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All The Website Tools a 7-Figure Software Agency Trusts

This post may contain affiliate links. As an Amazon Associate I also earn from qualifying Amazon purchases at no cost to you. Full disclosure here.

Since the early 2000’s, I’ve been building websites for clients. First with my one-man design agency and then later when I was a co-founder in our 7-figure software development agency Skunk Worx Lab.

At our software development agency, we’ve created countless websites for our agency, our products, and our customers. Over the last two decades, our team has tried using just about every option for building websites from hand coding entire custom builds to using the newest, shiniest tool.

In that time, we’ve learned a thing or two about how to build a website, and we’ve got our opinions.

When we started a decade ago, creating a website required knowing how to write code and deeply understand hosting, DNS settings, SSL certificates, navigating ancient, complex management panels and forget looking up how-to guides on Google.

Fortunately today we have tools that mean we can spin up and launch a website in a weekend without knowing how to code at all.

After all, let’s be honest, your business needs a website. Without one, you basically don’t exist in the eyes of your customer and won’t get any trust from them. Heck, it’s easy to find articles advocating for every person to have a website too.

In this post, I’m going to share with you our preferred stack and how our agency creates and launches the websites we build.

Disclosure: Many of these links are affiliate links and these are indeed the services we use.

WordPress, Wix, Squarespace, oh my! There are so many tools out there, it can be tough to know which one to use. We’re going to demystify the choices.

Domains – Hover

First things first, you need an address, a place people know they can reach you. That’s your domain name.

Picking the right domain name is enough for a completely separate post, so we won’t cover that here. Suffice it to say, it needs to be short, descriptive, and memorable. If it also contains important SEO keywords, that’s even better.

There are lots of domain registrars out there, but our favorite one hands down is Hover.com.

Hover was spun out of Tucows in 2009, (Tucows is the second largest ICANN accredited domain registrar online).

Rather than trying to offer you hosting, a half-baked website builder, and a litany of other services, Hover’s focus is just providing the best domain tools possible. This simplicity and the ability to easily manage your DNS is why we like it.

We’ve used GoDaddy in the past (and some of our domains we still haven’t transferred yet), and while their service is fine, managing your DNS and other settings is challenging at best.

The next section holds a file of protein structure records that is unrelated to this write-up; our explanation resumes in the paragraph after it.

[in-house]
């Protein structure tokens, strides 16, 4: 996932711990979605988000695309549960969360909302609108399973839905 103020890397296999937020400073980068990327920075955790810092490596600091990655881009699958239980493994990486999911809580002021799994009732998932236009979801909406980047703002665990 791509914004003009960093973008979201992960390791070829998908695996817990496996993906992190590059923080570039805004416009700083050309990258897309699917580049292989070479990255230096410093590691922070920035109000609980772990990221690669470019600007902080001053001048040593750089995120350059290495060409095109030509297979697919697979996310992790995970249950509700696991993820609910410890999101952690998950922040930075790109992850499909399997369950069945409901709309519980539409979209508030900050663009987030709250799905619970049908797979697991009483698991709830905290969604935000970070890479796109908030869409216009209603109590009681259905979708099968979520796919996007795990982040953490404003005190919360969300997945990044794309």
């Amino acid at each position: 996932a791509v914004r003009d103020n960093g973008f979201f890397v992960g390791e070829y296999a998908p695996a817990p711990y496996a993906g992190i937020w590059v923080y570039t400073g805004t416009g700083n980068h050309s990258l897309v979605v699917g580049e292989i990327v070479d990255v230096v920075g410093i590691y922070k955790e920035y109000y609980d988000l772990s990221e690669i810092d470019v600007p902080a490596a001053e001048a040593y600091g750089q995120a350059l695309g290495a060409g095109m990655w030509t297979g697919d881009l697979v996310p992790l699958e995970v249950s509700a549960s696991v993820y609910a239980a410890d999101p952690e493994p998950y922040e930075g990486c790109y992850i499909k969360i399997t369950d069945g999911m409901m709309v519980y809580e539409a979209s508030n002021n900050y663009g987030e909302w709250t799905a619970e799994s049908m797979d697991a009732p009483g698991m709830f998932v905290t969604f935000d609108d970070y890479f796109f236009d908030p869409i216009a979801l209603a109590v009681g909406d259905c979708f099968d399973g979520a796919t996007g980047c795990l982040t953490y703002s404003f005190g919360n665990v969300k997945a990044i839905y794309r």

Another reason we like Hover is their prices are consistent. Rather than getting you in the door with some deal and then jacking up the price on renewal, Hover’s pricing is straightforward and not surprising.

A personal anecdote: There have been times I’ve searched for a domain on GoDaddy and come back later to find it registered and for sale on their site. I’ve never had that happen with Hover, and for that reason, I trust them FAR more than GoDaddy.

A note on email: I don’t recommend using Hover’s email services. While it may be fine, you will have a much better experience with Gmail or Outlook, and it’s extremely simple to set either of those up at about the same cost.

Runner Up – Another good service we recommend is NameCheap.com

Content Management – WordPress

There are as many flavors of websites as their are flavors of ice cream. Just search “best website builder” and you’ll get a CVS receipt length list of options.

So which should you choose? The unsatisfying answer is it depends, but for most businesses, we recommend WordPress.

The reason why is simple: WordPress has been around for a long time, it’s well supported, perfectly setup for SEO, very flexible, and the ecosystem of templates and plugins is unmatched.

In fact, 35% of the Internet is powered by WordPress, including 14.7% of the Top 100 Websites in the World as of 2020.

Just a few examples of the Fortune 500 companies powered by WordPress include The New York Times, NBC, CNN, TechCrunch, Forbes, the NFL, Best Buy, and UPS.

If it’s good enough for them, it’s good enough for you.

Templates – StudioPress

Whether you go with WordPress, Webflow, or any of the myriad content management systems out there, you have two choices to make it look good – custom development (time-consuming, expensive) or templates.